What Works to Reduce Crime?: A Summary of the Evidence

The review examines the research evidence on what works to reduce crime. It focuses on three key strategies: 1)targeting the underlying causes of crime 2)deterring potential offenders by ensuring that the cost of offending is greater than the benefits and 3)increasing the difficulty of offending by reducing opportunities to commit crime.


This paper has been prepared to support strategic thinking about how best to achieve National Outcome 9 of the Scottish Government's National Performance Framework: We live our lives safe from crime, disorder and danger, and in particular to support the Building Safer Communities programme. The precursor for this review of evidence was a logic model that aimed to set out all the possible pathways for reducing crime. This model was developed in collaboration with policy colleagues in Justice and Safer Communities Directorates, a cross-office reference group of relevant policy colleagues, analysts within Justice and experts in crime and justice working in the academic sector and set out four broad strategies for reducing crime:

  1. Addressing the underlying causes of crime so that the urge or need to offend is reduced;
  2. Deterring those who do have the urge to offend by ensuring that the costs of offending outweigh the benefits;
  3. Reducing the opportunities for crime so that those who have the urge and whose behaviour has not been moderated by deterrence strategies simply find it difficult to offend;
  4. Intervening with those who have already offended to reduce the risk of recidivism.

This approach recognises that offending is a function of both distal factors - underlying factors that can have their origin early in the life course - and proximal factors - the immediate precursors of a criminal event. Any approach to reducing crime therefore has to address both. There is also a parallel here with Brantingham and Faust's[3] typology of crime prevention which distinguishes between: primary prevention which involves working with the general population to address potentially criminogenic factors before the onset of a problem; secondary prevention which involves working with people or places identified as 'at risk'; and tertiary prevention which is directed towards existing offenders and focused on preventing recidivism. In moving across our four strategies, the focus of intervention will therefore tend to shift from a wider to a narrower target population.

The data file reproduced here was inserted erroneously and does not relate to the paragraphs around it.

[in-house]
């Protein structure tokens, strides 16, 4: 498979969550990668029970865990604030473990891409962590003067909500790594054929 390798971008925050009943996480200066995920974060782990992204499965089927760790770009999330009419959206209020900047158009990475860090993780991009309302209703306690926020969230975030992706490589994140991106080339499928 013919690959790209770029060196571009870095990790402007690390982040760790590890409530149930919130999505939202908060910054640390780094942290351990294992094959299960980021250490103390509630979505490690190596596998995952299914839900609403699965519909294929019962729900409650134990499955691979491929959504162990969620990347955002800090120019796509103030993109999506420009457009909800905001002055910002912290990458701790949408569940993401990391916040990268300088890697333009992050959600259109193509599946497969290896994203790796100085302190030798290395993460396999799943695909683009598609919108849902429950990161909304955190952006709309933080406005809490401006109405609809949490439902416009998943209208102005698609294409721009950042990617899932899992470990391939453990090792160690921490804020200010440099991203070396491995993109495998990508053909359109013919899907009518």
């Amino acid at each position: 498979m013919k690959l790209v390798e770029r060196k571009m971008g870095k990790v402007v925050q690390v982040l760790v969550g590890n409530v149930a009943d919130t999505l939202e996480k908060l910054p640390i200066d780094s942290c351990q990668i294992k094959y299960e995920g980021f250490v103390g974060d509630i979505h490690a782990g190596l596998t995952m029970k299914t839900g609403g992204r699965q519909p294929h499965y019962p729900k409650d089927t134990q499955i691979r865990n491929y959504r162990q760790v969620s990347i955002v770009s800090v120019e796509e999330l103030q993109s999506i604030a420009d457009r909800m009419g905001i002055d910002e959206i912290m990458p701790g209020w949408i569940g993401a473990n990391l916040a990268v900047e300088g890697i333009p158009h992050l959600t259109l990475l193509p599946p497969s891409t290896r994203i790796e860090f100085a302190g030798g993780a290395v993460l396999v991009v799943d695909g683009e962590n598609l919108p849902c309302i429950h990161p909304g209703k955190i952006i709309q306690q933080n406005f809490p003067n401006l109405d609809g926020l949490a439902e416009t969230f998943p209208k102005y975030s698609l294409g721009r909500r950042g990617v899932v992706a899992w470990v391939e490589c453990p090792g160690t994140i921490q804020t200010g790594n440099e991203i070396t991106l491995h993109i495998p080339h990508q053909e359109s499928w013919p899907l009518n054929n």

The logic model also set out all of the potential approaches that could be adopted within each of the first three of these strategies. It did not consider how to reduce the risk of recidivism since this is the focus of a separate published review of the literature on Reducing Reoffending[4].

The aim of this review was to test the evidence about each of these approaches or pathways with a view to identifying which are likely to be the most effective in reducing crime. The aim was not to set out the pathways that are currently being pursued, but rather to provide a form of option appraisal about how we might tackle crime. The logic model and this review does not therefore say anything about current government strategy and policy. The objective was to identify some key messages for the Building Safer Communities programme and to inform an assessment of whether the Scottish Government needs to be doing more, or something different to tackle crime.

It is also worth highlighting that this paper does not claim to provide a comprehensive account of all of the evidence relevant to the model. It is simply an initial attempt to pull together the material that could be identified and accessed in the space of limited timescales. There are therefore gaps in the evidence - pathways that could not be tested against the evidence in the time that was available (such as restricting access to drugs in Part Three) and there will undoubtedly be other relevant evidence that was not identified at the time of the review. It is hoped that this paper will remain a work in progress and represent a framework on which to hang new and existing evidence as it becomes available or is identified in the future.


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